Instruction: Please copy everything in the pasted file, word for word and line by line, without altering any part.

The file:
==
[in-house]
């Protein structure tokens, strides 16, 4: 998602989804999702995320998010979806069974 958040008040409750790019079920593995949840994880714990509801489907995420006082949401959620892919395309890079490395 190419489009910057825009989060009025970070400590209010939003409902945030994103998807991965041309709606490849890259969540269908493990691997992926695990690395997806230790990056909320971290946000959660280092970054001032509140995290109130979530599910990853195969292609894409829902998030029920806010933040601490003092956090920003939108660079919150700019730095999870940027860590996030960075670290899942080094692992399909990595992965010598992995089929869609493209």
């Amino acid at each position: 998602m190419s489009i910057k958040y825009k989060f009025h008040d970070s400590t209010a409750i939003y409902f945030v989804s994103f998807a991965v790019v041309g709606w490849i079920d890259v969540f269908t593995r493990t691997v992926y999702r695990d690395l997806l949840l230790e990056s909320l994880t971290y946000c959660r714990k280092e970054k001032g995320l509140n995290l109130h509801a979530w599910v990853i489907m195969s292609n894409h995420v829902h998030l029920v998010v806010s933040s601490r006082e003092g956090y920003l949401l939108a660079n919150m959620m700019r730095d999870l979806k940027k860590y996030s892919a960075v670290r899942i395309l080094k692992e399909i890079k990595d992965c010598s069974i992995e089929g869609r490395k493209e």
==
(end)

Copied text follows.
[in-house]
């Protein structure tokens, strides 16, 4: 998602989804999702995320998010979806069974 958040008040409750790019079920593995949840994880714990509801489907995420006082949401959620892919395309890079490395 190419489009910057825009989060009025970070400590209010939003409902945030994103998807991965041309709606490849890259969540269908493990691997992926695990690395997806230790990056909320971290946000959660280092970054001032509140995290109130979530599910990853195969292609894409829902998030029920806010933040601490003092956090920003939108660079919150700019730095999870940027860590996030960075670290899942080094692992399909990595992965010598992995089929869609493209």
């Amino acid at each position: 998602m190419s489009i910057k958040y825009k989060f009025h008040d970070s400590t209010a409750i939003y409902f945030v989804s994103f998807a991965v790019v041309g709606w490849i079920d890259v969540f269908t593995r493990t691997v992926y999702r695990d690395l997806l949840l230790e990056s909320l994880t971290y946000c959660r714990k280092e970054k001032g995320l509140n995290l109130h509801a979530w599910v990853i489907m195969s292609n894409h995420v829902h998030l029920v998010v806010s933040s601490r006082e003092g956090y920003l949401l939108a660079n919150m959620m700019r730095d999870l979806k940027k860590y996030s892919a960075v670290r899942i395309l080094k692992e399909i890079k990595d992965c010598s069974i992995e089929g869609r490395k493209e």